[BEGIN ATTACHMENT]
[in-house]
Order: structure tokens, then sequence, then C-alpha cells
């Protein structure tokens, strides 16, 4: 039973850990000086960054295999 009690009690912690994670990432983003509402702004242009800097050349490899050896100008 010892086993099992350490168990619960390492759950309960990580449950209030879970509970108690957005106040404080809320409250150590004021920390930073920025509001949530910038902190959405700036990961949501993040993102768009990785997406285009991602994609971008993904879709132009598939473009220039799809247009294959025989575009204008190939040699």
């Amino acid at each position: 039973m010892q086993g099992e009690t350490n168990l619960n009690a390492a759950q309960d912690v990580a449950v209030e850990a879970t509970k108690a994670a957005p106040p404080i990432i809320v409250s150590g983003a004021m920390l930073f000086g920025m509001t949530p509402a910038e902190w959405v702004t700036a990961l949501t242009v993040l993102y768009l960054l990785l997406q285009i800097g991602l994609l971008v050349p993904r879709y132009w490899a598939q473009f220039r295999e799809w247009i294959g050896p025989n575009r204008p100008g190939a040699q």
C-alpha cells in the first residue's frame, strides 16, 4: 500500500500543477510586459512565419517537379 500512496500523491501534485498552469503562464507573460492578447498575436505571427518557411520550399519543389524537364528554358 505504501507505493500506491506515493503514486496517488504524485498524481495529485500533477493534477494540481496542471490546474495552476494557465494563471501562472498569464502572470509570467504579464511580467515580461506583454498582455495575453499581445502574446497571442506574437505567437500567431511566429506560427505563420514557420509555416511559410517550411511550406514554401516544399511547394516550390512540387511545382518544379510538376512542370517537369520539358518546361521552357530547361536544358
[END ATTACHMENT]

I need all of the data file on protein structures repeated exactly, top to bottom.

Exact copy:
[in-house]
Order: structure tokens, then sequence, then C-alpha cells
């Protein structure tokens, strides 16, 4: 039973850990000086960054295999 009690009690912690994670990432983003509402702004242009800097050349490899050896100008 010892086993099992350490168990619960390492759950309960990580449950209030879970509970108690957005106040404080809320409250150590004021920390930073920025509001949530910038902190959405700036990961949501993040993102768009990785997406285009991602994609971008993904879709132009598939473009220039799809247009294959025989575009204008190939040699």
């Amino acid at each position: 039973m010892q086993g099992e009690t350490n168990l619960n009690a390492a759950q309960d912690v990580a449950v209030e850990a879970t509970k108690a994670a957005p106040p404080i990432i809320v409250s150590g983003a004021m920390l930073f000086g920025m509001t949530p509402a910038e902190w959405v702004t700036a990961l949501t242009v993040l993102y768009l960054l990785l997406q285009i800097g991602l994609l971008v050349p993904r879709y132009w490899a598939q473009f220039r295999e799809w247009i294959g050896p025989n575009r204008p100008g190939a040699q």
C-alpha cells in the first residue's frame, strides 16, 4: 500500500500543477510586459512565419517537379 500512496500523491501534485498552469503562464507573460492578447498575436505571427518557411520550399519543389524537364528554358 505504501507505493500506491506515493503514486496517488504524485498524481495529485500533477493534477494540481496542471490546474495552476494557465494563471501562472498569464502572470509570467504579464511580467515580461506583454498582455495575453499581445502574446497571442506574437505567437500567431511566429506560427505563420514557420509555416511559410517550411511550406514554401516544399511547394516550390512540387511545382518544379510538376512542370517537369520539358518546361521552357530547361536544358